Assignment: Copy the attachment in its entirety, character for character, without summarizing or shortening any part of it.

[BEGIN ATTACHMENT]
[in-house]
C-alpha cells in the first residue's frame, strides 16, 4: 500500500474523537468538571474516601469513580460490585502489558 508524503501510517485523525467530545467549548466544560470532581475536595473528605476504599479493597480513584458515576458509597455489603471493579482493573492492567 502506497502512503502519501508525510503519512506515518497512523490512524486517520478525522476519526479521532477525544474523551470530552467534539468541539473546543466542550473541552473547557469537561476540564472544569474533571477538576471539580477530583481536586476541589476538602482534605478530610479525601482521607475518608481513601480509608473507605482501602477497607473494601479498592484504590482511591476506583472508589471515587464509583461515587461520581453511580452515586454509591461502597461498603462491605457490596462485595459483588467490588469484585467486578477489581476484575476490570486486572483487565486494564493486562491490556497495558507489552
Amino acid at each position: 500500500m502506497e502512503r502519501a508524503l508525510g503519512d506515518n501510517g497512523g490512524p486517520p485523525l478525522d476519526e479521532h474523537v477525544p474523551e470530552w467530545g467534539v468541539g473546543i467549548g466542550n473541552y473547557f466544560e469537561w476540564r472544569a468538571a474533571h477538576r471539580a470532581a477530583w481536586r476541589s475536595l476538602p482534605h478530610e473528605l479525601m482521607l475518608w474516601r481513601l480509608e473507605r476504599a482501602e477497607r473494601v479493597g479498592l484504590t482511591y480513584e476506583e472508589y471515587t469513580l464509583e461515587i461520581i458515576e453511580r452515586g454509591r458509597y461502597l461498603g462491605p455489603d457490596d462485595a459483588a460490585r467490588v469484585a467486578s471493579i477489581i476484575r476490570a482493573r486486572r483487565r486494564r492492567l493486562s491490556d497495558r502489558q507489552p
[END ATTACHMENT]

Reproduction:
[in-house]
C-alpha cells in the first residue's frame, strides 16, 4: 500500500474523537468538571474516601469513580460490585502489558 508524503501510517485523525467530545467549548466544560470532581475536595473528605476504599479493597480513584458515576458509597455489603471493579482493573492492567 502506497502512503502519501508525510503519512506515518497512523490512524486517520478525522476519526479521532477525544474523551470530552467534539468541539473546543466542550473541552473547557469537561476540564472544569474533571477538576471539580477530583481536586476541589476538602482534605478530610479525601482521607475518608481513601480509608473507605482501602477497607473494601479498592484504590482511591476506583472508589471515587464509583461515587461520581453511580452515586454509591461502597461498603462491605457490596462485595459483588467490588469484585467486578477489581476484575476490570486486572483487565486494564493486562491490556497495558507489552
Amino acid at each position: 500500500m502506497e502512503r502519501a508524503l508525510g503519512d506515518n501510517g497512523g490512524p486517520p485523525l478525522d476519526e479521532h474523537v477525544p474523551e470530552w467530545g467534539v468541539g473546543i467549548g466542550n473541552y473547557f466544560e469537561w476540564r472544569a468538571a474533571h477538576r471539580a470532581a477530583w481536586r476541589s475536595l476538602p482534605h478530610e473528605l479525601m482521607l475518608w474516601r481513601l480509608e473507605r476504599a482501602e477497607r473494601v479493597g479498592l484504590t482511591y480513584e476506583e472508589y471515587t469513580l464509583e461515587i461520581i458515576e453511580r452515586g454509591r458509597y461502597l461498603g462491605p455489603d457490596d462485595a459483588a460490585r467490588v469484585a467486578s471493579i477489581i476484575r476490570a482493573r486486572r483487565r486494564r492492567l493486562s491490556d497495558r502489558q507489552p